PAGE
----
So, you can see if the economy experiences widespread defaults and/or lending activity simply slows down and/or loan payoffs increase it can put downward pressure on money supply, or at least on the growth rate of the money supply, which can have an impact on the value of the USD and aggregate price level (inflation / deflation).

For example, we’ve been experiencing a decline in the growth rate of the money supply the last few months (see below).

US M2 Money Supply YOY
US M2 Money Supply YOY

So, what does this have to do with my first point about debt being so large that it could be deflationary? Well, if a sponge is already fully saturated with water it cannot physically take on any more water. It must first lose some water before it can take on more.

Same thing with the debt. There’s got to be a point where the economy is so saturated with debt that it simply cannot take on much more without first shedding some of the old debt. Unfortunately, there is no hard and fast predetermined amount of debt an economy can take on relative to its underlying income and asset base.

Today, the TOTAL debt in the U.S. (including both public AND private sectors) is over $83 trillion. In and of itself that doesn’t tell us a whole lot until we compare it to the GDP of the U.S. economy, which is about $23 trillion. In other words, the total debt is about 400% of GDP. Even that doesn’t tell us a whole lot until we understand that particular figure in the context of history (see chart below).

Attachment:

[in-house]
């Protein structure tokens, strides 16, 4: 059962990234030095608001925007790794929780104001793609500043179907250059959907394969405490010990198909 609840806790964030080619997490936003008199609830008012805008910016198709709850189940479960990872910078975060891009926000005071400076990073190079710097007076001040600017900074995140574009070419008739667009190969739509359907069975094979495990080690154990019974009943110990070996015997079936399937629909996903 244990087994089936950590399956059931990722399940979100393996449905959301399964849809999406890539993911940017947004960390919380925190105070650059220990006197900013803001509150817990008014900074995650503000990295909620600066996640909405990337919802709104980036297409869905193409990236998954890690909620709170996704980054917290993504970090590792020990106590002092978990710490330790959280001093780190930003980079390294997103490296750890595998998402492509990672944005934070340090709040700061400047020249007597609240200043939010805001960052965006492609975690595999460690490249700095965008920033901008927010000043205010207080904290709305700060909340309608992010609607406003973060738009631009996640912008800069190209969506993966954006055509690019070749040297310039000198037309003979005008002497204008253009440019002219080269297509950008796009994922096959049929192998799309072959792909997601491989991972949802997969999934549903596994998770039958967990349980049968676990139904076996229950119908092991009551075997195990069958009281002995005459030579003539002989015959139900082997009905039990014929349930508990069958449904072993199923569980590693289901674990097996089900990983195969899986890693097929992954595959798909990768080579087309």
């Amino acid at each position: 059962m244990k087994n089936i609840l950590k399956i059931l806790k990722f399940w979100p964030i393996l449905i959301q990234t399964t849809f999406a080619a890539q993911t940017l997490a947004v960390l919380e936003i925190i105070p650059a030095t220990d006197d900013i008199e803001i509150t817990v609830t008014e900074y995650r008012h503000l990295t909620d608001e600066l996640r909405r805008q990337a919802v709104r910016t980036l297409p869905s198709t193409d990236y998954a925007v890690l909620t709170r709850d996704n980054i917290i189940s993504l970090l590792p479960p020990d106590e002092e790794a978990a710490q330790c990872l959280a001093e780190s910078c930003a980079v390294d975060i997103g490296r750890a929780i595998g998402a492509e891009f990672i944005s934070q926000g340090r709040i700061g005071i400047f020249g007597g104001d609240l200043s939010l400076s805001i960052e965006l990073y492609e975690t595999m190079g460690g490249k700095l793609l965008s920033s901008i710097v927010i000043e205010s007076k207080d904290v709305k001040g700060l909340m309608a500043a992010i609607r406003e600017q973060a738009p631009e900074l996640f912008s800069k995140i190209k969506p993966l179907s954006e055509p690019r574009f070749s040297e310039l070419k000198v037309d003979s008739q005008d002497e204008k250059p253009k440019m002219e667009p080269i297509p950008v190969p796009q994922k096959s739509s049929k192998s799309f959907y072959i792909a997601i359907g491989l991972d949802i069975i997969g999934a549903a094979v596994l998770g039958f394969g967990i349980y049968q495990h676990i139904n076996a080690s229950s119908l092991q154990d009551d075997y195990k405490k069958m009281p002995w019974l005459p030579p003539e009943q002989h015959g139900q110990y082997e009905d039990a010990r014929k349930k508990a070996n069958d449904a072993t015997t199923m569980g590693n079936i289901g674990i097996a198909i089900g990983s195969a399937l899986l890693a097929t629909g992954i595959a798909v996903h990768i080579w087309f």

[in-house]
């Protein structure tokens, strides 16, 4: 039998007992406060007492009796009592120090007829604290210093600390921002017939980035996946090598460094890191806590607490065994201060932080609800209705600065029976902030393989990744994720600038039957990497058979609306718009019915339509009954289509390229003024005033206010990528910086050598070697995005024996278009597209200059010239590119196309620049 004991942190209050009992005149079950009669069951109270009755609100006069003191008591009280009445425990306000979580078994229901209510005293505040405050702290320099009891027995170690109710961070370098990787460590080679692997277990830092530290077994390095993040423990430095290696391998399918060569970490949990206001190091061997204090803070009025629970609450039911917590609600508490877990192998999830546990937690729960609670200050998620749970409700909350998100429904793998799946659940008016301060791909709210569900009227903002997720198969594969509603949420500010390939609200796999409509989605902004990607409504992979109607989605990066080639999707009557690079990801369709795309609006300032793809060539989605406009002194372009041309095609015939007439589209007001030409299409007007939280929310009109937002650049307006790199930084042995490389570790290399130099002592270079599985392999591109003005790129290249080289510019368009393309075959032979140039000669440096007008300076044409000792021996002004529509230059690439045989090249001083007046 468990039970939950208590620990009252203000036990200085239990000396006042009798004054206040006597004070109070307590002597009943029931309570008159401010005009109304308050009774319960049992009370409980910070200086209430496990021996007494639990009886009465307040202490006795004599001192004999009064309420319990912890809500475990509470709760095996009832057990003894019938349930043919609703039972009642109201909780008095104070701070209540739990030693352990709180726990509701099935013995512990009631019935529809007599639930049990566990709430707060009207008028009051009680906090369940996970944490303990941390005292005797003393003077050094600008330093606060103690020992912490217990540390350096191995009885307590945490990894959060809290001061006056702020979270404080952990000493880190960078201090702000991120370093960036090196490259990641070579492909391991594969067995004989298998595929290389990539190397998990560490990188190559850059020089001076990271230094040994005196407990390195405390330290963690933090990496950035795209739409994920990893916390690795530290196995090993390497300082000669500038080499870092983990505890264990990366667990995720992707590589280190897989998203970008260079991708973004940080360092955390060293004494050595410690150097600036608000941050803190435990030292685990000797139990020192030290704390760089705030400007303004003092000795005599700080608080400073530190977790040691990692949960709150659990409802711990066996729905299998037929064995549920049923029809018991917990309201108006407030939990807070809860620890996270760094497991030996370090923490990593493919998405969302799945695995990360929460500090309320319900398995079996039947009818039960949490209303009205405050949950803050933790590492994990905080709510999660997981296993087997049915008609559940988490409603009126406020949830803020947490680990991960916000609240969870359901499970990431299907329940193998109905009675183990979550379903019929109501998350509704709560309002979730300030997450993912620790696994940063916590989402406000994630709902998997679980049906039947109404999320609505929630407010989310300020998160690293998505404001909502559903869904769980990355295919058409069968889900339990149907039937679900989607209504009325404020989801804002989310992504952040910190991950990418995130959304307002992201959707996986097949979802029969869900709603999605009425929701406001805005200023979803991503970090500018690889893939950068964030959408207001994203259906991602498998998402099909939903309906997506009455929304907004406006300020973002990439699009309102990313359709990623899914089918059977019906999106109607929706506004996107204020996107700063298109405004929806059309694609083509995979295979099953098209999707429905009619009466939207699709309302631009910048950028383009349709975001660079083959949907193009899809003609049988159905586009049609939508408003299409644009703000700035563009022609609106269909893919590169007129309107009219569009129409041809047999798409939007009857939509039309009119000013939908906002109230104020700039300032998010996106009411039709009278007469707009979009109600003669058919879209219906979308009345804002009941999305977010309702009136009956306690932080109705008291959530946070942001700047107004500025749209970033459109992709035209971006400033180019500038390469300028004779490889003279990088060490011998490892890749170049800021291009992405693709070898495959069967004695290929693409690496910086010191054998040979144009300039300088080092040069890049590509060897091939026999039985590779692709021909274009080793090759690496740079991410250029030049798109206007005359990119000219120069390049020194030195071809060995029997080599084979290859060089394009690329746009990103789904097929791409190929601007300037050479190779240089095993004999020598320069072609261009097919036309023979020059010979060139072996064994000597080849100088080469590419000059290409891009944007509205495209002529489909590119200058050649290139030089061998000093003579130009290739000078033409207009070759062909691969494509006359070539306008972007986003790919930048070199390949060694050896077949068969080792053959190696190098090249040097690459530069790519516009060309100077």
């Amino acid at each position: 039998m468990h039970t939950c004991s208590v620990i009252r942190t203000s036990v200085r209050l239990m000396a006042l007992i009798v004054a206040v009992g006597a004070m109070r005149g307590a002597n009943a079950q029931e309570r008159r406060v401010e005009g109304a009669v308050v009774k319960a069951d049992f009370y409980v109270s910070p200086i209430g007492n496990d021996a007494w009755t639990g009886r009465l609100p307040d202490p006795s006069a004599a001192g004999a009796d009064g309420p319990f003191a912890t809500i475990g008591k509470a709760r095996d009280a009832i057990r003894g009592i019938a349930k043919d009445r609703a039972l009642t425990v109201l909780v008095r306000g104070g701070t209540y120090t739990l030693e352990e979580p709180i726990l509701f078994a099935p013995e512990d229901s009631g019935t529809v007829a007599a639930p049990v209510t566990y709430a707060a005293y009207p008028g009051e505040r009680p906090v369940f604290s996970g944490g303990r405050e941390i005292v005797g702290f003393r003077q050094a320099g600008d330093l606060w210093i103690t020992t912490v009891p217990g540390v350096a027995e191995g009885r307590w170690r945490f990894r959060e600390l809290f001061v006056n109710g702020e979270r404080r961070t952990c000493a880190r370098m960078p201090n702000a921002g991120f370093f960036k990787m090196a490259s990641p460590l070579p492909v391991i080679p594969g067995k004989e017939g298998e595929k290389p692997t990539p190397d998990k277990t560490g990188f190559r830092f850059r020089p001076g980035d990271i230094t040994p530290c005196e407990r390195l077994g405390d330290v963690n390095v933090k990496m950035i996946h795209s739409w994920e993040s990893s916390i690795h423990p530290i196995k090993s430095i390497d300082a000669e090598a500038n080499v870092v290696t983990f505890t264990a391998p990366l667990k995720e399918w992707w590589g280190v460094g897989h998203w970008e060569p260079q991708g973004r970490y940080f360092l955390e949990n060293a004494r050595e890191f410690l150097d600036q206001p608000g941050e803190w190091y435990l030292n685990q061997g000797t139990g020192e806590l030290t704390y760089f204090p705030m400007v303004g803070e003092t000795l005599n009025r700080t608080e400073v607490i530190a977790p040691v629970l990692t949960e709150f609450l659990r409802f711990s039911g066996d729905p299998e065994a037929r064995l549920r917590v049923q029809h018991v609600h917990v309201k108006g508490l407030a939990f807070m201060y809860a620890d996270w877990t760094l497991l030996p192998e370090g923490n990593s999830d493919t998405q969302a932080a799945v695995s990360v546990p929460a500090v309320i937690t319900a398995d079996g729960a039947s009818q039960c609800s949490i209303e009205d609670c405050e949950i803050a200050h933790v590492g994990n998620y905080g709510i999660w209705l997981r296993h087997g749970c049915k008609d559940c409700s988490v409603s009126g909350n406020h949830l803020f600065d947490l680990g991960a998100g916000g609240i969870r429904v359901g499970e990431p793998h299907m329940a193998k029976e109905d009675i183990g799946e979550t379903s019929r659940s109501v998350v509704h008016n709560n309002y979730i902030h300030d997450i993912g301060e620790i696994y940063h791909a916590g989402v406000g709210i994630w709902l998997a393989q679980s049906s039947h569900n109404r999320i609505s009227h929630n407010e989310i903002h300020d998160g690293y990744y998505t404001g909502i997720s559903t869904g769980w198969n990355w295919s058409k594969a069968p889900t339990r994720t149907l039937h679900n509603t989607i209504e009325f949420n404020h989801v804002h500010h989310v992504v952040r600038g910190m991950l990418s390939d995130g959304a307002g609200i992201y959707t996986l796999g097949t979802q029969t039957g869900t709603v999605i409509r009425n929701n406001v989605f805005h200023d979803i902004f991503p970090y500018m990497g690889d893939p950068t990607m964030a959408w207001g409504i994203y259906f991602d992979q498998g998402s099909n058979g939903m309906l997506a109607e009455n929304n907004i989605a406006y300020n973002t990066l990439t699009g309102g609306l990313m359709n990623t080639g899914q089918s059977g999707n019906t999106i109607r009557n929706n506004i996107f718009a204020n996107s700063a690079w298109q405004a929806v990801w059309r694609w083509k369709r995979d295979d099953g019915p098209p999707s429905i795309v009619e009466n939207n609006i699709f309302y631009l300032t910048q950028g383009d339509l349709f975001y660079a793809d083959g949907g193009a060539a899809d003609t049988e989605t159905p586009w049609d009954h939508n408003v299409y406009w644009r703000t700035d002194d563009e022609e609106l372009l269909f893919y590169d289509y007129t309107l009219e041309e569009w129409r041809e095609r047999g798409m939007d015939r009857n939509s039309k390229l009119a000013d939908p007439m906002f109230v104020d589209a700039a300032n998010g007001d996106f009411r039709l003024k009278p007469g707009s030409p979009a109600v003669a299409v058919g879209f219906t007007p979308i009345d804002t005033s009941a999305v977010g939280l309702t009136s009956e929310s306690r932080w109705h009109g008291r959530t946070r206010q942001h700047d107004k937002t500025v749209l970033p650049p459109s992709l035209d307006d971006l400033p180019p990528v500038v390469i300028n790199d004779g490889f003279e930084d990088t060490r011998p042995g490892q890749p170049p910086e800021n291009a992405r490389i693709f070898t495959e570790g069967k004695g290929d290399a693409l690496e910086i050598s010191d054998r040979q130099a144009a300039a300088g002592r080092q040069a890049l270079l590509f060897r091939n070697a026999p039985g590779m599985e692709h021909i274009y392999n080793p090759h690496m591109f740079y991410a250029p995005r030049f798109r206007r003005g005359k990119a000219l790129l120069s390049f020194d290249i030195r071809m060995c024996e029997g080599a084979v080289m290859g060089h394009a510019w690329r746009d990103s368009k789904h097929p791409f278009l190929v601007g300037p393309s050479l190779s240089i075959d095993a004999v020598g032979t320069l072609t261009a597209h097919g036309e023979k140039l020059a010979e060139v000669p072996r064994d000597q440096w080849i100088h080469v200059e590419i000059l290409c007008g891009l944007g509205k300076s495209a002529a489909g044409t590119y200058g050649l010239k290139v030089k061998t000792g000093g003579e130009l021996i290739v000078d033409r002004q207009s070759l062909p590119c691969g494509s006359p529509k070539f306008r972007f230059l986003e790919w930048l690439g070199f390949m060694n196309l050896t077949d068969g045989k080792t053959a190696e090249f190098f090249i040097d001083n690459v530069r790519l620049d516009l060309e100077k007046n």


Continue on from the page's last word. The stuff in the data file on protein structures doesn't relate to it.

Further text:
US Total Debt to GDP
US Total Debt to GDP


The Federal debt today at over $28 trillion is about 120% of GDP, which is the same level it was at the previous peak in the 1940s when we were fighting World War II. The difference, however, is that the private sector had very little debt back then while we have a ton of leverage today. In fact, the total debt back then was only about 160% of GDP (not pictured on the chart) as opposed to 400% where we stand today!

My (and others’) theory is that this massive debt overhang gives our nation less capacity to borrow and invest in productive activities thereby dragging on economic growth (which we’ve already been experiencing for quite some time), slows the growth in money supply (or may even lead to contraction in money supply) and makes the economy more fragile and susceptible to economic and geopolitical shocks.

It’s also important to understand what the borrowed funds are being used for. If they are being used to invest in expanding production than the debt is self-funding, but if it’s being used largely for consumption then we’re simply pulling demand forward, and the debt is not self-funding.